Mitsubishi latest technology promises to detect the distance between a finger and the touch panel to allow for a whole host of new interface options. That's done with the aid of an array of sensors that can also be used to calculate the speed at which the finger is approaching, and allow for a so-called "mouse-over function," which would essentially let your finger control a cursor without actually touching the screen -- something Mitsubishi says would be ideal for devices with small screens. Currently, it is just in prototype form (currently a 5.7-inch capacitive VGA display).

Ford patents digital emotions

Ford has filed a patent called "Emotive Text-to-Speech System and Method" describing a system that can not only simulate emotion when reading out directions and describing traffic problems, but could also detect the emotion of the operator of the car and interact with them in ways designed to, oh, soothe a little road rage. The avatar is said to "appear to become frustrated" if the driver is a lead-foot, and may say "Your driving is hurting my fuel efficiency." Or, if a driver is going too fast, the dash-bound assistant could turn blue, ask what's wrong, and suggest a more direct route to their destination.

Virtual reality baseball cards

Just hold the special 3D Live card in front of a webcam and watch a three-dimensional avatar spring to life -- rotate the card and the figure rotates in full perspective. The real interesting things is that the technology allows collectors to drop the player into simple pitching, batting and catching games using the computer keyboard. It includes sound, video expected. Series 1 cards will cost $2 for a 12-pack. Video is mandatory!

Earbud measures facial expressions

The Mimi Switch is uses an earbud containing infrared sensors that measure the inner ear movements resulting from various facial expressions. "An iPod can start or stop music when the wearer sticks his tongue out," says the inventor, Kazuhiro Taniguchi of Osaka University. The device can also be used to monitor your facial expressions for the appropriate levels of cheerfulness. "If it judges that you aren't smiling enough," the inventor goes on to say, "it may play a cheerful song."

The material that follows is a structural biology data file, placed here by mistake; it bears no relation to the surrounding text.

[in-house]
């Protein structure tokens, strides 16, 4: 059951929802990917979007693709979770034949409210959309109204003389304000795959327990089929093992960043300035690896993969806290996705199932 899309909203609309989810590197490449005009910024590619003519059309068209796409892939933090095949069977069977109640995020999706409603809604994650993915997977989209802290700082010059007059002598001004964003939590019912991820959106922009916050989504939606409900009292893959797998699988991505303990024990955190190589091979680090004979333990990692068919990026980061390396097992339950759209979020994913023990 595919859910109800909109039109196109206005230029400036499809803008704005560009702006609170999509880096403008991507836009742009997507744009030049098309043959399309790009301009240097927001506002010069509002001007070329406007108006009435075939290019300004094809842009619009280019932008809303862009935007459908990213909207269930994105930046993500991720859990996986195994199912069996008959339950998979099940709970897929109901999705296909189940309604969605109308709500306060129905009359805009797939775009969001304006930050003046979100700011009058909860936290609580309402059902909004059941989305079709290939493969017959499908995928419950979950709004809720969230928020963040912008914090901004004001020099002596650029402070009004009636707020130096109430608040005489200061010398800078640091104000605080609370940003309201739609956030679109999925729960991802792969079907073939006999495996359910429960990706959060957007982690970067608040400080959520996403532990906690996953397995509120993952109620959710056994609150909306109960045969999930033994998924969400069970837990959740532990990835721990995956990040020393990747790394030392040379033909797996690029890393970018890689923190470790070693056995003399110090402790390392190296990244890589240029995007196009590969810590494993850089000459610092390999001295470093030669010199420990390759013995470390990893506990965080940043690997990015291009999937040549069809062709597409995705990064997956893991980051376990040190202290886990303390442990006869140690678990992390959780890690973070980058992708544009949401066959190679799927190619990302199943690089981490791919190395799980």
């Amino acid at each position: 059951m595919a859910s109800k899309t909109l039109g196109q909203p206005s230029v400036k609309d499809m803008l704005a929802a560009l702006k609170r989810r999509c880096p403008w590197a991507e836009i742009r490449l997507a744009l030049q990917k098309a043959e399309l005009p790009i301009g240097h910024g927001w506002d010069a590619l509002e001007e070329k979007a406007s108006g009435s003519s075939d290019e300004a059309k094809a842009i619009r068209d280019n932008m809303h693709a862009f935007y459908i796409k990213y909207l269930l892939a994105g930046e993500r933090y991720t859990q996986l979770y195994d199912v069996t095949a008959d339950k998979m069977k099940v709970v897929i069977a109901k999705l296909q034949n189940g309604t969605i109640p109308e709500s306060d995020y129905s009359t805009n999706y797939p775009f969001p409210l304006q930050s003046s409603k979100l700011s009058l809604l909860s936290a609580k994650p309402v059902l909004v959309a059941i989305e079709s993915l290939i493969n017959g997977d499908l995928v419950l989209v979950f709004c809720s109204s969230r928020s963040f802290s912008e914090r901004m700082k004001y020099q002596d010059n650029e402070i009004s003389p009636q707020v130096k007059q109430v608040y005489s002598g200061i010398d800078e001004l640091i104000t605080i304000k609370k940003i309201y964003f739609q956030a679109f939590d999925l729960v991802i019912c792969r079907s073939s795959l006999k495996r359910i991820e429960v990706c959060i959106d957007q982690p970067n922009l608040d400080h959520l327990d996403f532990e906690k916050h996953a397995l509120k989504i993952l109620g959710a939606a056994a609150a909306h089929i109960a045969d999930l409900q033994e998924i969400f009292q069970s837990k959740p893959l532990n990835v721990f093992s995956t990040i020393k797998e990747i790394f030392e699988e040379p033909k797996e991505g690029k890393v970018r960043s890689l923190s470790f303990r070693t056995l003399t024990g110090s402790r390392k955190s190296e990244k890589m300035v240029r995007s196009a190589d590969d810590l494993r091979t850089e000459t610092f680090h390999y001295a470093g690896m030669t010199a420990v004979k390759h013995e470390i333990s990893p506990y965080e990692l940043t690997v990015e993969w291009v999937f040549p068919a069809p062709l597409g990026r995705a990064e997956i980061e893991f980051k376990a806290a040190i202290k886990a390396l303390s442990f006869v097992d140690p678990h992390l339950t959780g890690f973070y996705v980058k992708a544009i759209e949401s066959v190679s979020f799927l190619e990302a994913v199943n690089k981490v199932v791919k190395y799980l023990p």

Transparant displays

Scientists at Philips Research are currently progressing towards the development of transparent OLEDs. Now Philips show us some picture from the new windows as light application.

This means OLED panels could function as ordinary windows during the day and then morph into panels of light after dark, either by imitating natural light or by emitting attractive interior lighting.

During the day, people would be able to create their own private area by turning transparent glass walls, windows or doors into walls of light whenever they liked. Transparent OLED panels are expected to emerge onto the market within the next 3
to 5 years.

Virtual receptionist

Laura, a virtual receptionist, shown off as part of Microsoft's vision for the future, recognises individual people, faces, voices and aks questions.

Quadcopters set up ad-hoc wireless network

Researchers at Germany's Ilmenau University of Technology are developing flying quadcopter robots that can be used to form a self-assembling ad-hoc wireless network in the event of disaster. Built with off-the-shelf parts (including VIA's Pico-ITX hardware and a GPS unit) the robots are designed to provide both mobile phone and WiFi access -- and they can do it far more quickly than a technician on the ground might be able to.

The device comes in a kit for €300 (about $380), which includes all but the battery -- the batteries currently run around €1,000 (over $1200) and only offer up 20 minutes of flight time. Once the device has found a perch, however, it can operate for "several hours."

60 percent of worldpopulation has a mobile phone

in 2002, just under 15 percent of the global population used a cell phone.

Intelligent floor for VR use


Future vision by Erwin Van Lun

One of the big problems facing VR is the issue of mobility—how do you allow users unrestricted movement in virtual reality, while keeping them relatively static in real reality? Researchers at the University of Tsukuba in Japan have developed something called CirculaFloor. The system uses four robotic tiles that constantly shift position, ensuring that there’s always a tile in the direction you’re headed. Additionally, the entire assembly moves slowly backwards, giving one the impression of movement while they’re actually standing relatively still. The tiles also incorporate lifts, for simulating staircases and the like.